The Golden Triangle Kennel Club of Mississippi hosted its annual American Kennel Club licensed Dog Show Jan. 11 and Jan. 12 at the Mississippi Horse Park. The show started around 8:30 a.m. and ended around 6 p.m. on both days.
Around 460 people from various states participated in the show. According to Sheila Connolly, a member of the GTKC, dogs from seven different groups competed against each other. These groups included hound, terrier, toy, herding, working, non-sporting and sporting.
Connolly said several participants could not make it to the show due to the inclement weather that occurred during the weekend. The show also had a 30-minute delay on Saturday due to the weather.
The standard poodle, a member of the non-sporting category, won best in show. Connolly said the dogs competed against each other within their group, and a judge picked the four best dogs to place. The winner of each individual group competed in the best in show at the end of the day.
Connolly said a judge rated each dog based on the perfect standard for its breed. The standard for traits like muscle tone and body stance varies for each breed, so the judge takes that into consideration.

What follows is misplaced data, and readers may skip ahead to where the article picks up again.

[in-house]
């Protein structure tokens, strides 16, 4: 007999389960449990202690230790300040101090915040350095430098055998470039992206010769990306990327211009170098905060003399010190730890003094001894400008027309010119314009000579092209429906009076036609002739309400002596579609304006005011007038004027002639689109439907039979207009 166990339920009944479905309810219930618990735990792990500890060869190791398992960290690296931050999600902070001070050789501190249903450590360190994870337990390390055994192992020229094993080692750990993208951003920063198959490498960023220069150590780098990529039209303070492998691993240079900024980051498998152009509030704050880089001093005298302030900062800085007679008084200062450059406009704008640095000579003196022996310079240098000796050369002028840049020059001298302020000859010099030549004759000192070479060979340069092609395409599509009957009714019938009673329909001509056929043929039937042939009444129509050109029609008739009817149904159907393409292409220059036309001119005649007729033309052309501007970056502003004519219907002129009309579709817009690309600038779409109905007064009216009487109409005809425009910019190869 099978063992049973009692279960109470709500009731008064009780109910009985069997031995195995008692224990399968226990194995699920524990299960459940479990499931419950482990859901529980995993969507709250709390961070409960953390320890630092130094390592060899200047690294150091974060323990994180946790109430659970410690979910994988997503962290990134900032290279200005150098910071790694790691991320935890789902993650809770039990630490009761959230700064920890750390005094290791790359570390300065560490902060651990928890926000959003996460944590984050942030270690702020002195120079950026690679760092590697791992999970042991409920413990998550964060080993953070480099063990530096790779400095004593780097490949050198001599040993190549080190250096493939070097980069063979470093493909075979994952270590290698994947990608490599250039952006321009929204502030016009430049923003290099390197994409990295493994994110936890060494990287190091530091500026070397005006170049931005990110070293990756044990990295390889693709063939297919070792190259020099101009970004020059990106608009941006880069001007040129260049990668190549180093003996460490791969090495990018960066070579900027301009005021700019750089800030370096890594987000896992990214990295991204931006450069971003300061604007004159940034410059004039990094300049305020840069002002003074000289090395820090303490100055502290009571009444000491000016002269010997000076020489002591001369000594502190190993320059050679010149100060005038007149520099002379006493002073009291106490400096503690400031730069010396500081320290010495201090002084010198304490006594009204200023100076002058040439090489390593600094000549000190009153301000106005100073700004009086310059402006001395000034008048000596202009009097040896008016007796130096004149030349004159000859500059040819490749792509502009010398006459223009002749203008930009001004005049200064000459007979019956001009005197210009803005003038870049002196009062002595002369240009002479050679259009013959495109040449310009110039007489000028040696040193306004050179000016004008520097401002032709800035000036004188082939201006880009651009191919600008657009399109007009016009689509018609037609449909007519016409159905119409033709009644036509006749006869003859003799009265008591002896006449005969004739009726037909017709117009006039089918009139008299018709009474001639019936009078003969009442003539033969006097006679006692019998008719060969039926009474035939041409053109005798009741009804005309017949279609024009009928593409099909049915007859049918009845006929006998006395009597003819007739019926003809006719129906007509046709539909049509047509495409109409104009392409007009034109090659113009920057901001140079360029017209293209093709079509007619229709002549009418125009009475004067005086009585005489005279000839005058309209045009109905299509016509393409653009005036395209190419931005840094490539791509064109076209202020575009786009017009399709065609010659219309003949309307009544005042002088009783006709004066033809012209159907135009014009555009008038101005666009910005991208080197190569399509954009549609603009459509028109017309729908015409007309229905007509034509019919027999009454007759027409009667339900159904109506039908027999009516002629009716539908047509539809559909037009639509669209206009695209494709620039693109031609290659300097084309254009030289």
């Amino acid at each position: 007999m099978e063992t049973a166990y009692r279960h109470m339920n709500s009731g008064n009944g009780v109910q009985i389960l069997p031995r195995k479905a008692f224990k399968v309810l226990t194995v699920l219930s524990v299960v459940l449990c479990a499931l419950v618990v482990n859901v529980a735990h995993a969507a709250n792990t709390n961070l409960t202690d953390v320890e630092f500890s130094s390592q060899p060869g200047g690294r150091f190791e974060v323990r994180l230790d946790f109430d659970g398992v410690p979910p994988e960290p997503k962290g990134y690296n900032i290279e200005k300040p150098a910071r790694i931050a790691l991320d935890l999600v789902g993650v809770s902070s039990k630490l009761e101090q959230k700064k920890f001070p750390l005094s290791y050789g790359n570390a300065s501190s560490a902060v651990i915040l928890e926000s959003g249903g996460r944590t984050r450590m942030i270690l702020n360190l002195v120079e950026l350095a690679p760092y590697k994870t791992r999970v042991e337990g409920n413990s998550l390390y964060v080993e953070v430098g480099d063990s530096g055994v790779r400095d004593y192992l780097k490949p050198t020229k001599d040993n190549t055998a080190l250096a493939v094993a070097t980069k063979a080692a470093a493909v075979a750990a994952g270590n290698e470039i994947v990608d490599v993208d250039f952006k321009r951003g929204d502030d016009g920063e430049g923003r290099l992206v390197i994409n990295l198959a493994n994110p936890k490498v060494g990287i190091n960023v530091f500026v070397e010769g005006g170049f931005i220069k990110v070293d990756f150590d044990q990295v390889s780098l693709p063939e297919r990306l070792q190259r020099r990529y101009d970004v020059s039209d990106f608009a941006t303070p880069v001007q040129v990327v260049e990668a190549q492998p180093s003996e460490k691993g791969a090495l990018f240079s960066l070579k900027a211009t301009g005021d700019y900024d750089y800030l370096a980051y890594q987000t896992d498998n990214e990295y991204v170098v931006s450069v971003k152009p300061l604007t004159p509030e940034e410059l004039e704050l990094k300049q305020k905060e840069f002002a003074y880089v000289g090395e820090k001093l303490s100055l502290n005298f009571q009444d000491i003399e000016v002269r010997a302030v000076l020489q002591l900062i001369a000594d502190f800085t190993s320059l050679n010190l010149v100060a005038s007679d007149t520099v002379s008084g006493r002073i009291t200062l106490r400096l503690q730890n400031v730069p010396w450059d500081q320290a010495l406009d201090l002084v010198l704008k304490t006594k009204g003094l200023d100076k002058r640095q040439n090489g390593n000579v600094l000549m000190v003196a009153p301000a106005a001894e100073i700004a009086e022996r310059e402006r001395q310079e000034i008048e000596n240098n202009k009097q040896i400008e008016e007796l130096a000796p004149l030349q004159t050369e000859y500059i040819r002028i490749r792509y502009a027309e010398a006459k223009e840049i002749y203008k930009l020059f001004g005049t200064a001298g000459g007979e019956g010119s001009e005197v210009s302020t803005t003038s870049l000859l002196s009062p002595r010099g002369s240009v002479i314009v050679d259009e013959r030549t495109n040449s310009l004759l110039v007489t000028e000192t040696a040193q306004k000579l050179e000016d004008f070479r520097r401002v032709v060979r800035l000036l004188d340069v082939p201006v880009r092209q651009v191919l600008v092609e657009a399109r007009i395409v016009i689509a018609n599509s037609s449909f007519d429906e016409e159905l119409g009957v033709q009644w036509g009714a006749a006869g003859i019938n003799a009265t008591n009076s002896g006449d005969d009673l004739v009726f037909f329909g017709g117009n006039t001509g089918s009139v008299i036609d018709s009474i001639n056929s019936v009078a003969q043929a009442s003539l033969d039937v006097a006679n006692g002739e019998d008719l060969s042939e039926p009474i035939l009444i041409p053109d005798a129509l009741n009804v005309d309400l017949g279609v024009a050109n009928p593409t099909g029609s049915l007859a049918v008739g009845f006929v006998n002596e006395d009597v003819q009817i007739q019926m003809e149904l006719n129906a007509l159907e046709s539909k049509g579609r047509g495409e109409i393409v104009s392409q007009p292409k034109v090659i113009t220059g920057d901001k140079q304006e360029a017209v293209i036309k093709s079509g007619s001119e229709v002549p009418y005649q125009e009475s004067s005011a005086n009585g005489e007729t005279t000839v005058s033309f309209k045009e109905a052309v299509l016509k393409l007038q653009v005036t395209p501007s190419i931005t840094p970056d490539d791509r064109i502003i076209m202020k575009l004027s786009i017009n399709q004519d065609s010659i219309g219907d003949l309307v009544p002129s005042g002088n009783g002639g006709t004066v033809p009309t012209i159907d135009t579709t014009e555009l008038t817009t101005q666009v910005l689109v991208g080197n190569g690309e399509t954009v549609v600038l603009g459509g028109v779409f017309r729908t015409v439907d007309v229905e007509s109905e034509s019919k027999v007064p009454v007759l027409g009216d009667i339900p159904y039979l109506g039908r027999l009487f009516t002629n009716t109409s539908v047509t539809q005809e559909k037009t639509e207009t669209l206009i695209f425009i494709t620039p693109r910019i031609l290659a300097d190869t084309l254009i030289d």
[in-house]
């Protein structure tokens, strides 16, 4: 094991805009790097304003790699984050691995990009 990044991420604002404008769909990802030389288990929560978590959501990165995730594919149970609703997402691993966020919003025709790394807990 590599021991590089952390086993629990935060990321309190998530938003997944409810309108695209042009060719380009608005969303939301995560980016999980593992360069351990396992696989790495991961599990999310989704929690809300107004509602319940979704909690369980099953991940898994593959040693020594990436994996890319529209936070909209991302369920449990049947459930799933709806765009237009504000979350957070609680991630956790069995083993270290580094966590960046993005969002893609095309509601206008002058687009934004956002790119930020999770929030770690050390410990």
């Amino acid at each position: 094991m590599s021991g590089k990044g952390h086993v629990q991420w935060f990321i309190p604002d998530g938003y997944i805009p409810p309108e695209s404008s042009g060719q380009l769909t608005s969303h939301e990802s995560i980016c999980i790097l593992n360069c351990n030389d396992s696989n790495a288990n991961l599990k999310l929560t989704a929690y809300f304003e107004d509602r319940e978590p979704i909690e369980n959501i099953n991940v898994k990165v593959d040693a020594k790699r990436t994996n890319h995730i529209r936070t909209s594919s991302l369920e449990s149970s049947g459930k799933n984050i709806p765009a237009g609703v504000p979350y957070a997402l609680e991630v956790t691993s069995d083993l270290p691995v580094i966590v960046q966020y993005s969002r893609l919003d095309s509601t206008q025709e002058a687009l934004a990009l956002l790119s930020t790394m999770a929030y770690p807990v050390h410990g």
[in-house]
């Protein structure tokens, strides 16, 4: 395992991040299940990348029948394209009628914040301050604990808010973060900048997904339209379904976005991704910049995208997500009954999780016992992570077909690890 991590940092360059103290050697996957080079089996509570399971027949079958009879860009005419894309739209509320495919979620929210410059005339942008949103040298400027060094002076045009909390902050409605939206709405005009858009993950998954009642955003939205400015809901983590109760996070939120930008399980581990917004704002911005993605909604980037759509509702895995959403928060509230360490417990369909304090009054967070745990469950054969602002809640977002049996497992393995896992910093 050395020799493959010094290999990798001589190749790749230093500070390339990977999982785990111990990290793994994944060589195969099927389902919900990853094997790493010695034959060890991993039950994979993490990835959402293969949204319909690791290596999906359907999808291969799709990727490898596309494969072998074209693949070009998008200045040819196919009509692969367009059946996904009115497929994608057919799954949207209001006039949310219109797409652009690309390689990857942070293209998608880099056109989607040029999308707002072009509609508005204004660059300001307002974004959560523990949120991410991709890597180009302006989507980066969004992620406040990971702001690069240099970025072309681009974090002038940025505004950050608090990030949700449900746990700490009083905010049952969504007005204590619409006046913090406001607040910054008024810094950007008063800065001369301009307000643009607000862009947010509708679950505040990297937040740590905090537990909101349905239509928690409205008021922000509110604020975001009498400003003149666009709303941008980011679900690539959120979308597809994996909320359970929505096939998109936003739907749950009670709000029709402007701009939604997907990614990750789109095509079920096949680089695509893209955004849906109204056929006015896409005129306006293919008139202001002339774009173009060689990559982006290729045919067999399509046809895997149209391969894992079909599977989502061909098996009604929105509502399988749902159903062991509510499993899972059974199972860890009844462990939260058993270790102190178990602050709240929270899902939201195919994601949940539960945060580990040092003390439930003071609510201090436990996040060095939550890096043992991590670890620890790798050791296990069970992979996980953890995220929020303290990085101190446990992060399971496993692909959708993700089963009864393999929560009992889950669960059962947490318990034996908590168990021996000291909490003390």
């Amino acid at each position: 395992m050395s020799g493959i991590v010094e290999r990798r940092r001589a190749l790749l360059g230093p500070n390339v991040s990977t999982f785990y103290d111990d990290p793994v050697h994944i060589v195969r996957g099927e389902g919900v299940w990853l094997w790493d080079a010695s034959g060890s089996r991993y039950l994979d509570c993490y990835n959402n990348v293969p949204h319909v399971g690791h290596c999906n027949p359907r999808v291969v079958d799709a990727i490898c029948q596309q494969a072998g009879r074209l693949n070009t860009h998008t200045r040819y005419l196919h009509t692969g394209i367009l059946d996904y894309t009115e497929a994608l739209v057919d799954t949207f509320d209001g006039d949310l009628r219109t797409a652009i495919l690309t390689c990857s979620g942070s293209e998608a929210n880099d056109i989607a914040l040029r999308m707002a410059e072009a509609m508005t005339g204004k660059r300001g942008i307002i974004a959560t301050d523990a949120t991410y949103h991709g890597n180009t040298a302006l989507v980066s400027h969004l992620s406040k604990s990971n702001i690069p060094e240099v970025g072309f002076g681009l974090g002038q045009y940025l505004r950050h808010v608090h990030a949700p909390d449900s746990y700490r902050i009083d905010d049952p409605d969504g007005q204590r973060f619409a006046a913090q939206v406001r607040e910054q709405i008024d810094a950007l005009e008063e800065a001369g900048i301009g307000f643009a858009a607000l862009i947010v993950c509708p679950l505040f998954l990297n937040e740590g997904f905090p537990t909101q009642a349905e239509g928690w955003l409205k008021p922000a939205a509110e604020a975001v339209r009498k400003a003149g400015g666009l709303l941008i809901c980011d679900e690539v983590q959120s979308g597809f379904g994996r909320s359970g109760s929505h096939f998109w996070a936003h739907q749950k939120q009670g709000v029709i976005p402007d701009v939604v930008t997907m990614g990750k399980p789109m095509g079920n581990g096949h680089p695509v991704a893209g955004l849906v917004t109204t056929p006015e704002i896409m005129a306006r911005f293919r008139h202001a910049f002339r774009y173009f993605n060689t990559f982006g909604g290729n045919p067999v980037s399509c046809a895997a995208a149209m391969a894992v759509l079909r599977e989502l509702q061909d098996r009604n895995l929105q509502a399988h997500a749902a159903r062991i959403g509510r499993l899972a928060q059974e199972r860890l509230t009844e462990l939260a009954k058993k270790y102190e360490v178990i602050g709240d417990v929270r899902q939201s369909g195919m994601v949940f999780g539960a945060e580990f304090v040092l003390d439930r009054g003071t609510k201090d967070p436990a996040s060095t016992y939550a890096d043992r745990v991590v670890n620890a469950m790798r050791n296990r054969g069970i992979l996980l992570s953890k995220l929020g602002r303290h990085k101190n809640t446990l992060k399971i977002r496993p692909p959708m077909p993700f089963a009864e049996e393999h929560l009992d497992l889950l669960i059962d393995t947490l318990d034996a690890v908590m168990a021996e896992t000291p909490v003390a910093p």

“Honestly, the dog show is really about the handler’s bond with the dogs,” Connolly said. "It is neat to see that during the show and notice all of the work and preparation that goes into a show like this.”
Cathy Sims, vice president of the GTKC, said GTKC is interested in the sport of purebred dogs in the Columbus, West Point and Starkville areas. The club meets on the third Thursday of every month.
Sims said the club has been around since 1971, and its first name was the Northeast Mississippi Kennel Club.
GTKC member Connolly said the club works to promote responsible dog ownership by informing dog owners about important issues as well as offering obedience classes.
“We want purebred dog owners to know about everything that comes with owning a dog. It is a great responsibility, and many people do not realize how hard it is,” Connolly said.
Even though owning a dog is a lot of work, Connolly said the purebred sporting community is a close-knit group that helps each other in need. Connolly said she handled several people’s dogs during shows and knows that she can rely on the community when it comes to caring for her dogs.
The dog show included several accommodations for guests. Admission was free and a concession stand was open all day. The venue had heaters near the stands to keep guests warm.
Benjamin Nelson, a junior majoring in mechanical engineering, enjoyed his time at the dog show. He said he liked watching the toy category on Sunday, specifically the Yorkshire Terrier and the pug coming in first place in its category.
“It was a great event, and I got to see some dog breeds that I had never heard of before,” Nelson said.